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Extended Life-cycle Support


In pursuit of greater adoption of the Fedora Linux distribution in corporate desktop environments we seek to extend the Fedora release life-cycle with a yet to be determined additional period of time, during which systems installed with Fedora can continue to receive security updates.


Interested People

This table tracks who is interested in this project (as a consumer?), and who is participating (as a contributor).

# Name Interested Participating Remarks
1. Jeroen van Meeuwen X X Capable of and willing to do the work
2. Rahul Sundaram X X Interested in maintaining packages
3. Gerold Kassube X X
4. Sandro Mathys of ETHZ X (?)
5. Marcus Moeller X (?)
6. Itamar Reis Peixoto X X Interested in making this feature happen :-)
7. Scott Williams X X
8. Christoph Wickert X X Interested in maintaining packages
9. Randy Berry X X Interested in maintaining packages
10. Fabian Affolter X X
11. Ayrton Araújo X (?) Interested in maintaining packages
12. Henrique Junior X (?) Interested in maintaining packages
13. Daniel Bruno X (?) Interested in maintaining packages
14. Tulio Macedo X (?)
15. Rodrigo Padula X - Interested in maintaining packages, recruit new colaborators and work to organize Latam ambassadors to support this feature
16. Dyemes Cartegyano X (?)
17. Jan Klepek X X Interested in maintaining packages
18. Rafael Gomes X X Interested in maintaining packages
19. Alex Hudson X X Interested in packages, deployment scenarios.
20. Edney Matias of Prognus Software Livre X X Interested as a consumer.
21. Rex Dieter X X
22. Leonardo Vaz X (X) Defining project specs and maintaining updates
23. Nelson Chan X ?
24. Luis Felipe Marzagao X ? Fow now, as a consumer.
25. Yaakov M. Nemoy X - I need a good laugh every now and then.
26. Marco Somoza X X I have the desire to help, just don´t know how :)
27. Stefan Hartsuiker X X Interested in the infra
28. Thomas Janssen X X Interested in maintaining packages
29. Steven M. Parrish X X Interested in maintaining packages, infrastructure
30. Filipe Rosset X X Interested in maintaining packages
31. Rodrigo Menezes X X Very interested, I can test packages
32. Davi Vercillo X X Interested in maintaining infrastructure
33. Alexandre Duarte Sousa X X Interested in maintaining infrastructure, packages, documentation...
34. Sudheer Satyanarayana X X Interested in maintaining infrastructure and packages
35. Susmit Shannigrahi X X Will contribute as per requirement.
35. iskida X X Interested as consumer. (exp: production servers)
36. Siddharth Sharma X X Interested as contributor, bug fixing motif and other packges
37. Klaatu X X Interested as contributor, can help with packaging or testing

Current status

  • Targeted release: Fedora 39
  • Last updated: Monday July 6th, 2009
  • Percentage of completion: 00%

Detailed Description

Corporate desktop environments want to run Fedora as the primary Linux distribution of choice, especially when their server environment is already running one of Fedora's downstream or derivative distributions such as Red Hat Enterprise Linux or CentOS (maybe including Scientific Linux, and possibly others).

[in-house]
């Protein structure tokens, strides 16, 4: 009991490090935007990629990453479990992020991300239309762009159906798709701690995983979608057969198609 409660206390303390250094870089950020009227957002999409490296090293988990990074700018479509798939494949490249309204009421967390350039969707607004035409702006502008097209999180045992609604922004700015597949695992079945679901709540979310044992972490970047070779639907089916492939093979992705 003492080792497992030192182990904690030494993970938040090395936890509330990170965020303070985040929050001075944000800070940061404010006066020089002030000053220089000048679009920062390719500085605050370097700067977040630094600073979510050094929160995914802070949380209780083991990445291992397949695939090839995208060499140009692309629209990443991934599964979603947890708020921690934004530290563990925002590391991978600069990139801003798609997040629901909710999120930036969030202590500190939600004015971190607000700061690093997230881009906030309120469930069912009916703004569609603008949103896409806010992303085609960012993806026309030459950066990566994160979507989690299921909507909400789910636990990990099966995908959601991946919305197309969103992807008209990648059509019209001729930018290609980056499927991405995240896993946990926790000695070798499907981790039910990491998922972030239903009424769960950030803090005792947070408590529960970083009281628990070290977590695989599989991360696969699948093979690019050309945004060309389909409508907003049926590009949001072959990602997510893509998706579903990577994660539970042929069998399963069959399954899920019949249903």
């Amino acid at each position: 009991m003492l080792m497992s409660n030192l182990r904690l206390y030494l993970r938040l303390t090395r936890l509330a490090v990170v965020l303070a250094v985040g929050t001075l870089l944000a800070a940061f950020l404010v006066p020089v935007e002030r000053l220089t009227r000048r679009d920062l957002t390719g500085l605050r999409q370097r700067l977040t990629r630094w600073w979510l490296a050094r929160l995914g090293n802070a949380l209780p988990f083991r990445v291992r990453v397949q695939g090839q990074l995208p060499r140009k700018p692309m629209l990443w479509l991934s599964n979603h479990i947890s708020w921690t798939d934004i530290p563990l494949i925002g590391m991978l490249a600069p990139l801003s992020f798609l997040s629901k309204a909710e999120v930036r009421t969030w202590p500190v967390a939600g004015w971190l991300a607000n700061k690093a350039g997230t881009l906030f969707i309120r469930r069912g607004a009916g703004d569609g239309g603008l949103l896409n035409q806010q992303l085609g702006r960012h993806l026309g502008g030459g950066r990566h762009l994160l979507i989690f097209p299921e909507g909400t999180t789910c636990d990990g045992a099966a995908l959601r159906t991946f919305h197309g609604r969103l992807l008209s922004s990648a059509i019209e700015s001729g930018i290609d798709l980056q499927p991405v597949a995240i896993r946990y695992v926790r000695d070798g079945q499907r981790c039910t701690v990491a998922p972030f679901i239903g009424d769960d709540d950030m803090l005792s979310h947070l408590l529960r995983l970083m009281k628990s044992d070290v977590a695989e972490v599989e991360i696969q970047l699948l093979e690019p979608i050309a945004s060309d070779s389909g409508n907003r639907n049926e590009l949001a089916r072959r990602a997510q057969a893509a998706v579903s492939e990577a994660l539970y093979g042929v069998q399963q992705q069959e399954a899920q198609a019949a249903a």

Besides corporate desktop environments, we have the (less interesting) (home- and SOHO-) users themselves, as well as (some smaller environments) running Fedora on servers.

One of the major downsides to having Fedora on a desktop environment is, though, that the user is required to upgrade every year. On the desktop hardware device's lifecycle of most commonly 3 years, this means a given system needs to be installed, then upgraded, then upgraded, with just one month of time to choose between Fedora N+1 or Fedora N+2.

Say a desktop environment runs Fedora 9 today, then within a month after Fedora 11 is released, the user can choose to either upgrade to Fedora 10 (N+1), or Fedora 11 (N+2). This is not considered a suitable amount of time for corporate desktop environments, where projects need to be defined, testing needs to be performed, resources have to be allocated, etc, before any of the actual work can be done.

The only reason that makes upgrading the distribution a requirement is the continuous availability of security updates.

Therefore, the Extended Life Cycle feature for Fedora 12 is aimed to provide those that need it with a little more preparation time by providing security fixes only, for a yet to be determined period of time after a given Fedora release becomes what we now call End-Of-Life (EOL).


Q: Why not CentOS?
The CentOS project, or it's upstream, has a release cycle of approximately three years -not a steady release cycle of three years but that's what it turns out to be. This "disqualifies" the distribution(s) as desktop Linux distributions for some environments, as desktops tend to need to run the latest and greatest for as far the latest and greatest lets them.
Q: What work is included / affected?
Release Engineering
  1. Keep branches open
  2. Keep tags/targets open
  3. Bodhi updates submission
  4. ...
  1. Koji maintenance
  2. Mirror / disk space
  3. PackageDB mass-update ACLs possibly including removing watchcommits / watchbugzilla on EOL, but provide opt-in for existing maintainers
Bugzilla watchers / zappers / bots
Use fedora-release-els
  • separate gpg key
  • els updates channel enabled on install
assure upgrade path
  • sec. update package nvr always lower then next release's Everything/ nvr
  • autoqa?
keep branches open for additional 6 months

Other Miscellaneous Quick Notes

How to enable (re-)opt-in on upgrade: